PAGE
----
7 March 2017; Geneva, Switzerland – In the 34th session of the United Nations Human Rights Council (UNHRC), Mr. John Know, in his capacity as the UN Special Rapporteur, presented a report on “issues of human rights obligations relating to the enjoyment of a safe, clean, healthy and sustainable environment” and its synchronization to the human rights obligations to the conservation and sustainable use of biodiversity. As a response to UNHRC’s request on placing emphasis on capturing practical solutions (Resolution 28/11), Mr. Knox outlined the application of human rights obligations to biodiversity-related actions wherein he recommended the replication of SGP’s work in supporting indigenous peoples and local communities for biodiversity conservation and its sustainable use.
Mr. Knox is the first Independent Expert on human rights and the environment appointed by the UNHRC in 2012. In 2015, he was appointed as the first Special Rapporteur when the mandate was renewed for another three years. In his previous reports (A/HRC/22/43 and A/HRC/25/53), he has stated that while UNHRC and “other human rights bodies have recognized that the full enjoyment of human rights depends on a healthy, sustainable environment”, they have not typically captured the “ecosystem services” that a healthy environment provides. As such, this report stresses on the significance and interdependent nature of human rights and biodiversity for ecosystem safeguarding. In particular, the report mentions that “the full enjoyment of human rights, including the rights to life, health, food and water depends on the services provided by ecosystems. The provision of ecosystem services depends on the health and sustainability of ecosystems, which in turn depend on biodiversity. The full enjoyment of human rights thus depends on biodiversity, and the degradation and loss of biodiversity undermine the ability of human beings to enjoy their human rights”. Moreover, it specifically points out that although the global failure to protect biodiversity ultimately affects everyone, it is already having catastrophic consequences on indigenous peoples and local communities who directly depend on ecosystems for their food, water, fuel and culture.
As cited in the report (Article 64), SGP has been a partner of indigenous peoples and local communities since 1992. SGP has funded over 20,000 projects in 125 countries through grants averaging about $25,000 each. Nearly half of the grants have supported indigenous and local efforts in fostering their self-driven development and the conservation and sustainable use of biodiversity. In 2014, SGP further expanded its support through two (2) initiatives: the Indigenous Peoples Fellowship Initiative (IPFI) and the Global Support Initiative to Indigenous Peoples and Community-Conserved Territories and Areas (ICCA-GSI).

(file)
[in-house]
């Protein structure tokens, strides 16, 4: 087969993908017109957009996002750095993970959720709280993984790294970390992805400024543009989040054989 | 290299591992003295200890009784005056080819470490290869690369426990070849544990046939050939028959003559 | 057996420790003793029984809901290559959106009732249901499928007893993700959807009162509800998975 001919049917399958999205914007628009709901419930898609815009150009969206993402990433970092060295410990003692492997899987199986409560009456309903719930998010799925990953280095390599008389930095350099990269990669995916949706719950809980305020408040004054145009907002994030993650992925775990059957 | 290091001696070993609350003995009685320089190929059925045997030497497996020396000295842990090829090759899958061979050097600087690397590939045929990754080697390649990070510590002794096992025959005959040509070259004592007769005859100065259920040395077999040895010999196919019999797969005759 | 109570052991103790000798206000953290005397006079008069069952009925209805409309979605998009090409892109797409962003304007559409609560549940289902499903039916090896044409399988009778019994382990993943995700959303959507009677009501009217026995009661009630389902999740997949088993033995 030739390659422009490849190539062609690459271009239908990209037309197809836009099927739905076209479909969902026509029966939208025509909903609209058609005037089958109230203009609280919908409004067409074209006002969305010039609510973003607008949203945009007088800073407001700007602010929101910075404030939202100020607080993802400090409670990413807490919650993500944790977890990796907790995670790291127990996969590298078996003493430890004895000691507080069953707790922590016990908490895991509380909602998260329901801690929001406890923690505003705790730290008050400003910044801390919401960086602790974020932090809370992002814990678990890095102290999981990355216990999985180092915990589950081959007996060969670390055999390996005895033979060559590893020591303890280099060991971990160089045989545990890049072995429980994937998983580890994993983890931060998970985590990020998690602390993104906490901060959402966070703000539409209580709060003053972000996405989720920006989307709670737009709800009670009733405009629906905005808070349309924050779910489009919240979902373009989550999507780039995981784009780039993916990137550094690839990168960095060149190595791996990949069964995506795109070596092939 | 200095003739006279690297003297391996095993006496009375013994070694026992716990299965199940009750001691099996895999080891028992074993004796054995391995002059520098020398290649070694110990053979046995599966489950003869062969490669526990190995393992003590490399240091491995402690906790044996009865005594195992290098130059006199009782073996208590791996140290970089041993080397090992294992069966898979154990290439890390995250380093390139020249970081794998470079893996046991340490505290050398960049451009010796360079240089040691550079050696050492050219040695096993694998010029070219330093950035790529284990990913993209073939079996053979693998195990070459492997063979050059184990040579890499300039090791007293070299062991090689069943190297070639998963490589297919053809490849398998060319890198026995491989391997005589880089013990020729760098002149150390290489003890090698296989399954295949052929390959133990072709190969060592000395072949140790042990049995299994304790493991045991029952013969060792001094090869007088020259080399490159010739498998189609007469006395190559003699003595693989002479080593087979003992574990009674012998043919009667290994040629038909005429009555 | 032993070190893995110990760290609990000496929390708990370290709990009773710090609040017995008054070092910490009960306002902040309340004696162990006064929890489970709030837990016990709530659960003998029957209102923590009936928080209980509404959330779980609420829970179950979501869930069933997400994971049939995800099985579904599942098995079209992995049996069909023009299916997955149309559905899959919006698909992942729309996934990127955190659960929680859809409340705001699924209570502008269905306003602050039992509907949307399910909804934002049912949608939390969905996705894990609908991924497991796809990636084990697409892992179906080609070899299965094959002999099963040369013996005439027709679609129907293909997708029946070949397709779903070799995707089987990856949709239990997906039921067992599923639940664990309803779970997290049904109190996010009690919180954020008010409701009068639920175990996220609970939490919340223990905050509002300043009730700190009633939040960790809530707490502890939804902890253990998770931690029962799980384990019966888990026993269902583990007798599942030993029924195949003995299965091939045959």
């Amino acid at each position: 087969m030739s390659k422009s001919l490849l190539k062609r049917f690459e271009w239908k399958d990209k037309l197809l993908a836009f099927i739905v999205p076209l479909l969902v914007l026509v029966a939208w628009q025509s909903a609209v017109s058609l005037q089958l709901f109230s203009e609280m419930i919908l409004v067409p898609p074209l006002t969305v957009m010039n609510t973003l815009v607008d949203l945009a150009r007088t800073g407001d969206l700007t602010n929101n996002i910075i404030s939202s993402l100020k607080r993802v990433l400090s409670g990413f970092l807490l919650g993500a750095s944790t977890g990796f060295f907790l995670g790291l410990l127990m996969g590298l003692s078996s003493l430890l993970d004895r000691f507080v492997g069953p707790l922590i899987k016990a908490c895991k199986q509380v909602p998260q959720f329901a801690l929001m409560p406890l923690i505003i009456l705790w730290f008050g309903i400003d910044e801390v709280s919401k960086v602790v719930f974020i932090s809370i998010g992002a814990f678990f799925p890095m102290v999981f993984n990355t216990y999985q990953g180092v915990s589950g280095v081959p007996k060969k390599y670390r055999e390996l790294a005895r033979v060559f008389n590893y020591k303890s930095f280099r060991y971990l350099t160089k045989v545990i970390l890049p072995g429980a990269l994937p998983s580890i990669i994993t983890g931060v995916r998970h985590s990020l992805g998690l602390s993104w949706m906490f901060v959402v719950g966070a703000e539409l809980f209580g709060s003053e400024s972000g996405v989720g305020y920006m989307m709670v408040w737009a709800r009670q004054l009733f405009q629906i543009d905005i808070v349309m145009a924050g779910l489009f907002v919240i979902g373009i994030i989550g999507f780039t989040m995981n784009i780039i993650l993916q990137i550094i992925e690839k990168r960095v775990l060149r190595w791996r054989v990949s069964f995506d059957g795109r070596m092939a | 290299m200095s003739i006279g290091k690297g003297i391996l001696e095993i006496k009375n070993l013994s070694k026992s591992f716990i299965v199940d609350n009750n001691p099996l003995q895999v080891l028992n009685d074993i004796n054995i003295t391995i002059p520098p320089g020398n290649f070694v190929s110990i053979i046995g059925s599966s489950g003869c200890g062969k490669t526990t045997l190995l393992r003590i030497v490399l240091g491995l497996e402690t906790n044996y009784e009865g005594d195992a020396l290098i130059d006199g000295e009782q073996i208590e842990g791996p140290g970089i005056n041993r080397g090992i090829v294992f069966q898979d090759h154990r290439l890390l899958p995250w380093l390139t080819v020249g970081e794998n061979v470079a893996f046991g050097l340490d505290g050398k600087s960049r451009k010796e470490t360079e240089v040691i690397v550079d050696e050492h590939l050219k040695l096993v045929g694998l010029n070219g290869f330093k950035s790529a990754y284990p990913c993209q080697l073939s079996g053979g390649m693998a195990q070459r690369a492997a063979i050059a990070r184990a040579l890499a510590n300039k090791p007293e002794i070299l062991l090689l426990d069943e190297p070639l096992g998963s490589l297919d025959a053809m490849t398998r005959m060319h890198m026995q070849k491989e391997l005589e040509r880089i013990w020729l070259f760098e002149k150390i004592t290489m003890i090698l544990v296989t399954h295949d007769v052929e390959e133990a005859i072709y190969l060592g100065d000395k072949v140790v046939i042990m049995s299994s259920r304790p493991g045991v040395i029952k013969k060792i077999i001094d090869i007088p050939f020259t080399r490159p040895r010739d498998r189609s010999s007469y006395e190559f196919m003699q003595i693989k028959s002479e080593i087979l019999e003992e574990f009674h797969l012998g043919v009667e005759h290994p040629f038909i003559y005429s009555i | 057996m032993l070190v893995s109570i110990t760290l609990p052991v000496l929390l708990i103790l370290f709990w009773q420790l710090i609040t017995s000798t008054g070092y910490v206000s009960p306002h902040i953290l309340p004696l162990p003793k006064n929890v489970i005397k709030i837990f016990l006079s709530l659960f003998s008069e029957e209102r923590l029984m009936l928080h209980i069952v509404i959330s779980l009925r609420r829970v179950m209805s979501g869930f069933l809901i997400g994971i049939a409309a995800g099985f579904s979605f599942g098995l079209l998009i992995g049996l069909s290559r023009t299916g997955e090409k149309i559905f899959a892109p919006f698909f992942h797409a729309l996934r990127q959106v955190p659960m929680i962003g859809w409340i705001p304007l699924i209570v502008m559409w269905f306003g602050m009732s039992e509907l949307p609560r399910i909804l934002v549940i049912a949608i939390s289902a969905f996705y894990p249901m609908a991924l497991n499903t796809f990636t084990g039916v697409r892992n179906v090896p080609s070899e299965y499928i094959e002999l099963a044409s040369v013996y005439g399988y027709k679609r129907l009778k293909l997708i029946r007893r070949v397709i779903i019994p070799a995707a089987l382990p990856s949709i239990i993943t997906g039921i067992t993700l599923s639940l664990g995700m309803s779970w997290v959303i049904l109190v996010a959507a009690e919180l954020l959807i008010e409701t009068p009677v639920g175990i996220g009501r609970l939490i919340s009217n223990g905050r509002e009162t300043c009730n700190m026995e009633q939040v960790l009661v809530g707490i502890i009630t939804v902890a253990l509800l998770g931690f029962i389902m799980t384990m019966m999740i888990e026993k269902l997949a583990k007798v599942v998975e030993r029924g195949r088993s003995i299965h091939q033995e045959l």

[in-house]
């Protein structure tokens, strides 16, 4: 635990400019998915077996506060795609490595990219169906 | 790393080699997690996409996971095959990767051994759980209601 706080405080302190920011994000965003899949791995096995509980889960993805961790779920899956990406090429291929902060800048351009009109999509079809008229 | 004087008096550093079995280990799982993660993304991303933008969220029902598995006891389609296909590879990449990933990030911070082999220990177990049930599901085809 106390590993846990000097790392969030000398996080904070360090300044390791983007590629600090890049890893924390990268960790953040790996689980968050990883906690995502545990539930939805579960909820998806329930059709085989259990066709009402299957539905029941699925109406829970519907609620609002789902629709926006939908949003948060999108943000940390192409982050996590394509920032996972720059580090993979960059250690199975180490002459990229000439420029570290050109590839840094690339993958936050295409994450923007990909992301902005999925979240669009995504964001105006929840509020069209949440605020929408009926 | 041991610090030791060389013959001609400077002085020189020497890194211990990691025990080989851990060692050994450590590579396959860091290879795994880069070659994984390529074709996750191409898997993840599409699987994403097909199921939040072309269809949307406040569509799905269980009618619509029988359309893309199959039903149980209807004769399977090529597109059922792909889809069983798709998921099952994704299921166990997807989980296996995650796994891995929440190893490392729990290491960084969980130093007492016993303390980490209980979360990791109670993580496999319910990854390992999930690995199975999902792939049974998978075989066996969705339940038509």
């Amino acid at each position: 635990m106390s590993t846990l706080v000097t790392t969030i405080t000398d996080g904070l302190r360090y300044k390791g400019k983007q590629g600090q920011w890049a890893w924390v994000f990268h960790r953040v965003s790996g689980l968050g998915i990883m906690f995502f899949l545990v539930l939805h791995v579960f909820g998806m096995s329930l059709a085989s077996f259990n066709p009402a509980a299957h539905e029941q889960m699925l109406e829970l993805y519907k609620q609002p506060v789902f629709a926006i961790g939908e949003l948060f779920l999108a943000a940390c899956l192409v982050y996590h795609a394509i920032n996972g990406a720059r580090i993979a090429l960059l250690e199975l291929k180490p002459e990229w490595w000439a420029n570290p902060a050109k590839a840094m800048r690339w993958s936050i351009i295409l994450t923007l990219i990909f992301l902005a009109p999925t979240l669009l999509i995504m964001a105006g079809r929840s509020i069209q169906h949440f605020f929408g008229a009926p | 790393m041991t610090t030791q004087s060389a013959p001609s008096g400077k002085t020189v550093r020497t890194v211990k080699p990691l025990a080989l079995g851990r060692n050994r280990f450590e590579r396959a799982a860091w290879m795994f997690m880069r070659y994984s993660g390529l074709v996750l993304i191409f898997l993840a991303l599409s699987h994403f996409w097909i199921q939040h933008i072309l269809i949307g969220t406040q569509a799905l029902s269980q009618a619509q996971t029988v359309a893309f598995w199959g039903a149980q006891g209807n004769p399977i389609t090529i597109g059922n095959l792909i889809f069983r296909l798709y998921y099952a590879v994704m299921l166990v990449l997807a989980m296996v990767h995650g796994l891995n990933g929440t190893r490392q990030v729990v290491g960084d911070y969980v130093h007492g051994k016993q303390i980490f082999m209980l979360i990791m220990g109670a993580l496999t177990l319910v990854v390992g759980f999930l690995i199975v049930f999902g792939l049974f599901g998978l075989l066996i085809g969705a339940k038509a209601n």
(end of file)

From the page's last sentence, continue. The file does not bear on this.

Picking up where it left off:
IPFI aims to enhance the higher level capacity of indigenous leaders and potential leaders in advancing the work of their communities, organizations and networks at national, regional and global levels on environmental and sustainable development concerns. In 2016, four (4) winners for the global IP fellowship were selected among over 400 candidates and were announced at the global conferences. The two (2) Global IP Fellows whose work focused on climate change were announced at the 22nd session of the Conference of the Parties of the United Nations Framework Convention on Climate Change (UNFCCC COP22) in Morocco (Nov 2016); and the two (2) biodiversity-focused Global Fellows were announced at the 13th session of the Conference of the Parties of the Convention on Biological Diversity (CBD COP 13) in Mexico (Dec 2016). The announcement and selection of eight (8) National IP Fellows from SGP countries will take place in 2017.
Similarly, ICCA-GSI supports IPs and local communities by expanding the range and quality of diverse governance types of protected areas, and enhance sustainable livelihoods of indigenous peoples and local communities through improved recognition, support and effectiveness of ICCAs in 26 target SGP countries. Its activities will contribute to achieving the Convention of Biological Diversity Aichi 2020 targets (CBD Aichi Targets), in particular: Target 11 – increasing protected areas coverage, Target 14 – safeguarding essential ecosystem services, and Target-18 protection of traditional knowledge; and 2030 Sustainable Development Goals: SDG-1 -No Poverty, SDG-2 - Zero Hunger, SDG 10 - Reduced Inequalities, SDG 13 - Climate Action, SDG 14 - Life Below and SDG 15 - Water Life on Land.